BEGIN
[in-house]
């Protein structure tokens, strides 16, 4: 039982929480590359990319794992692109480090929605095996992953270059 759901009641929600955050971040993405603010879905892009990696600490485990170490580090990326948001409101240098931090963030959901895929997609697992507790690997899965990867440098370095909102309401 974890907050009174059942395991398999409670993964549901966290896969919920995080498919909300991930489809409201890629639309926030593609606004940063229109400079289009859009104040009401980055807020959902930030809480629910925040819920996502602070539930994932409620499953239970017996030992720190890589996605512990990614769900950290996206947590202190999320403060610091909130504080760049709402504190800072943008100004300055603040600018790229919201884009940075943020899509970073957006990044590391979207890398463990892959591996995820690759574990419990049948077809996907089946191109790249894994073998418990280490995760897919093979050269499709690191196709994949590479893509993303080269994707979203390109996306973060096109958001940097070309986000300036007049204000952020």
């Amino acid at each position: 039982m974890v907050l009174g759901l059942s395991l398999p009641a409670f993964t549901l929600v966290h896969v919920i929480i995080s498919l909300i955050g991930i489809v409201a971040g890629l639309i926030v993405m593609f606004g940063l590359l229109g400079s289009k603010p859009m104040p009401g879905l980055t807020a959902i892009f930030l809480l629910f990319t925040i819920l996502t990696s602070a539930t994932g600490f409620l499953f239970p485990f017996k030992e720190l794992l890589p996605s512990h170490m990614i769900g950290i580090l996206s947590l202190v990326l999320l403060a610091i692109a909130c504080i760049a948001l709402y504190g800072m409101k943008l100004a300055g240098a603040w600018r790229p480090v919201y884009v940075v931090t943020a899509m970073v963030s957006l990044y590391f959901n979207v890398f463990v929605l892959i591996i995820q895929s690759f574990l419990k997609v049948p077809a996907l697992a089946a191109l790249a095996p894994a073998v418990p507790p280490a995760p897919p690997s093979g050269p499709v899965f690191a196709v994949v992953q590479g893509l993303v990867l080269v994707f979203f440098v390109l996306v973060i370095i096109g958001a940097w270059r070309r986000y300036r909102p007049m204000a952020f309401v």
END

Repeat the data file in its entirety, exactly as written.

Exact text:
[in-house]
């Protein structure tokens, strides 16, 4: 039982929480590359990319794992692109480090929605095996992953270059 759901009641929600955050971040993405603010879905892009990696600490485990170490580090990326948001409101240098931090963030959901895929997609697992507790690997899965990867440098370095909102309401 974890907050009174059942395991398999409670993964549901966290896969919920995080498919909300991930489809409201890629639309926030593609606004940063229109400079289009859009104040009401980055807020959902930030809480629910925040819920996502602070539930994932409620499953239970017996030992720190890589996605512990990614769900950290996206947590202190999320403060610091909130504080760049709402504190800072943008100004300055603040600018790229919201884009940075943020899509970073957006990044590391979207890398463990892959591996995820690759574990419990049948077809996907089946191109790249894994073998418990280490995760897919093979050269499709690191196709994949590479893509993303080269994707979203390109996306973060096109958001940097070309986000300036007049204000952020």
């Amino acid at each position: 039982m974890v907050l009174g759901l059942s395991l398999p009641a409670f993964t549901l929600v966290h896969v919920i929480i995080s498919l909300i955050g991930i489809v409201a971040g890629l639309i926030v993405m593609f606004g940063l590359l229109g400079s289009k603010p859009m104040p009401g879905l980055t807020a959902i892009f930030l809480l629910f990319t925040i819920l996502t990696s602070a539930t994932g600490f409620l499953f239970p485990f017996k030992e720190l794992l890589p996605s512990h170490m990614i769900g950290i580090l996206s947590l202190v990326l999320l403060a610091i692109a909130c504080i760049a948001l709402y504190g800072m409101k943008l100004a300055g240098a603040w600018r790229p480090v919201y884009v940075v931090t943020a899509m970073v963030s957006l990044y590391f959901n979207v890398f463990v929605l892959i591996i995820q895929s690759f574990l419990k997609v049948p077809a996907l697992a089946a191109l790249a095996p894994a073998v418990p507790p280490a995760p897919p690997s093979g050269p499709v899965f690191a196709v994949v992953q590479g893509l993303v990867l080269v994707f979203f440098v390109l996306v973060i370095i096109g958001a940097w270059r070309r986000y300036r909102p007049m204000a952020f309401v």